Panoramic medium format cameras are typically very expensive, but the Belair X 6-12 is not. It can shoot medium format images at three different aspect ratios, including 6:6 (square), 6:9 and an extra wide 6:12 ratio. That's the great thing about 120 roll film, that it has a fixed 6cm height but allows camera makers to choose all manner of different frame widths. The Belair looks very cool, and the Belair trim is only one of several options. There's a lot of plastic, though, so don't expect too much from the finish and feel. This has to be just about the cheapest way to get into medium format panoramic photography, though, and it even comes with two (plastic) lenses.
Disposable film cameras
It's film photography at its most basic – low cost, low risk and, er, perhaps low expectations. Single-use or disposable cameras come pre-loaded with 35mm film, pack a basic basic lens on the front and have no photographic controls. If it's bright outdoor light, you're fine; if you're indoors, use the flash. Anything in between – well, you're on your own. The results are variable, but they're great for kids, parties, holidays and cheap gifts.
• See also Best disposable cameras
Yes, it does cost a few pounds more than your usual disposable camera, but you're getting a waterproof camera, for heaven's sake! Fujifilm says its plastic case is water-resistant to a depth of 10m, so it's likely you're going to be in trouble long before the camera is. The Fujifilm Quicksnap Marine comes loaded with 24 exposures of Fujifilm ISO 800 Superia colour negative film which you should be able to get developed at any regular high street chemist or online photo lab. Control is limited, obviously, in that there isn't any. The exposure is fixed at 1/125sec at f/10 so really you're going to need good outdoor light to get decent results, but that's true of any single-use camera.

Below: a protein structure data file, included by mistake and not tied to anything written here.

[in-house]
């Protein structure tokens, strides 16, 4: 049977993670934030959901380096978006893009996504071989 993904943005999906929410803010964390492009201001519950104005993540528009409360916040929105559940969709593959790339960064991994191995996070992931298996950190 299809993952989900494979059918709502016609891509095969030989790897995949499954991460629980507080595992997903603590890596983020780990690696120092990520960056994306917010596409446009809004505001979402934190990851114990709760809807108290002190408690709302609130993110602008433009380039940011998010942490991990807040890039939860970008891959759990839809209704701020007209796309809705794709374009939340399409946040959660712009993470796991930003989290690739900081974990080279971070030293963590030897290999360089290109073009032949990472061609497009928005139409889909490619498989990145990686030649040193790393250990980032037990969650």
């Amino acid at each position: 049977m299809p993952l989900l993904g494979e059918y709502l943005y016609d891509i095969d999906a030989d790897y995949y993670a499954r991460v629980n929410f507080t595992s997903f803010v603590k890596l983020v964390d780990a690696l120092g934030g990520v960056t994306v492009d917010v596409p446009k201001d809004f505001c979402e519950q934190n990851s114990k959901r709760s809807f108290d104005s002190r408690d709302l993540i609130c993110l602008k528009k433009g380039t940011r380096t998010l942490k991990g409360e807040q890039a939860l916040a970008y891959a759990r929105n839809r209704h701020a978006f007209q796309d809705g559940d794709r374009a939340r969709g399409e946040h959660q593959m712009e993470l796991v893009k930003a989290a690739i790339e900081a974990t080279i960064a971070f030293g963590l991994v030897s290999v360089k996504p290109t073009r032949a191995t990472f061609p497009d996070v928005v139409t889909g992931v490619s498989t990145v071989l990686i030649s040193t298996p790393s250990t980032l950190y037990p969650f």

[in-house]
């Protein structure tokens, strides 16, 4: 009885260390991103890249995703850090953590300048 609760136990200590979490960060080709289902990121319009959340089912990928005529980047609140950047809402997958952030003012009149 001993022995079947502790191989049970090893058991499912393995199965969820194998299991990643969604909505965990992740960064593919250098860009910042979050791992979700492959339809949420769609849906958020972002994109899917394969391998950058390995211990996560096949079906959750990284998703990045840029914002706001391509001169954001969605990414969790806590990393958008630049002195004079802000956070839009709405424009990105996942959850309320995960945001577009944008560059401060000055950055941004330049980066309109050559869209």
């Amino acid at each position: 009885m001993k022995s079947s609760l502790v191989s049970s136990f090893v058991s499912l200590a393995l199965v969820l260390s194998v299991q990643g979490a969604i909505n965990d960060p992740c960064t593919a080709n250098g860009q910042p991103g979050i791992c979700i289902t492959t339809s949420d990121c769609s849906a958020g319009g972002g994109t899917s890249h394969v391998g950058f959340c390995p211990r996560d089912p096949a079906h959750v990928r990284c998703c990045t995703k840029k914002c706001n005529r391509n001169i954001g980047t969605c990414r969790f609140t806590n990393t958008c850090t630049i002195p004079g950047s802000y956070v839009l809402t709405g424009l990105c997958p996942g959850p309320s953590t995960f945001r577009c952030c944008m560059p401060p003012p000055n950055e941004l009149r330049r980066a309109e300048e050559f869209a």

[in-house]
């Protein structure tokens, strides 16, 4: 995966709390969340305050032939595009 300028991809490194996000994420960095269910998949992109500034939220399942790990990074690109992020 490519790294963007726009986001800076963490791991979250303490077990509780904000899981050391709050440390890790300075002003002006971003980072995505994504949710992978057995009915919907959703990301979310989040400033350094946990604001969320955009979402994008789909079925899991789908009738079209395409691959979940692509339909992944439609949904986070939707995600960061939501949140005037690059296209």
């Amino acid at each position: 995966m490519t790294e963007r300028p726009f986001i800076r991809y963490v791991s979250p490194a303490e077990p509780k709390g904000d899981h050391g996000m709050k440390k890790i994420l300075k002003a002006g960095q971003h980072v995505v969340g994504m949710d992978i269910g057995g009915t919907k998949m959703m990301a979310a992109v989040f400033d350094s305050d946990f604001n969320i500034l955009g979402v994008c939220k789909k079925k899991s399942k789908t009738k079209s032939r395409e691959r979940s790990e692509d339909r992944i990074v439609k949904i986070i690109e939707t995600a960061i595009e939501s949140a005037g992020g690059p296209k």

Here you get two new adventures for the price of one. You can return to the lo-fi land that time forgot with this super-basic disposable camera and try out the tonality of one of Lomography's own black and white films. You might have to hunt around a little to find a lab to do the processing, but Lomography does in fact run its own lab so you can always send the camera back for processing when you're done. The camera is cheap, but analog processing, sadly, is not, but that's the difference between analog and digital – you're capturing the world on a physical medium, not just as a bunch of binary bits.
The Fujifilm Quicksnap Flash 400 is pretty ubiquitous and typical for 35mm disposable cameras. We've not been able to find out anything about the lens but it's pretty clear it's going to be a semi-wide plastic lens with a small fixed aperture and a single, fixed shutter speed. This camera also comes with a flash, so it's a bit of a mystery how they make them for this money. The quality will depend on how well you choose the lighting conditions – it's going to work best outdoors in good light, though the flash has a range of 10ft so indoor party shots are possible too, but expect eighties-style red-eye effects and rabbit-in-the-headlights facial expressions.
Ilford's single-use camera looks no more sophisticated than any of its rivals, but it's what's inside that's interesting. It's loaded with Ilford's XP2 black and white film, which is pretty unique in that it can be developed with regular C41 chemicals which are used for developing colour print films around the globe (other black and white films need chemicals formulated by people wearing thick glasses and lab coats). If you decide you prefer your black and white with traditional chemistry you can use yourself (handily, it works at room temperatures), you can get single-use variant loaded with Ilford's classic ISO 400 HP5 Plus film.
Fancy trying analog photography but don't want to commit to an actual, proper camera? Then these re-usable cameras from Lomography could be perfect, especially since you get to try out three different films from the Lomography range. One is loaded with regular ISO 400 color negative film, one uses Lomography's Lady Gray ISO 400 black and white film – but the most exciting is loaded with ISO 400 Lomography Purple, which gives images a surreal purplish-green infrared effect... kind of. With what looks like a fixed shutter speed of 1/12sec and an aperture of f/9, it looks like these cameras will lean heavily on the legendary exposure latitude of negative film, but there is a built in flash (with colored gels, even).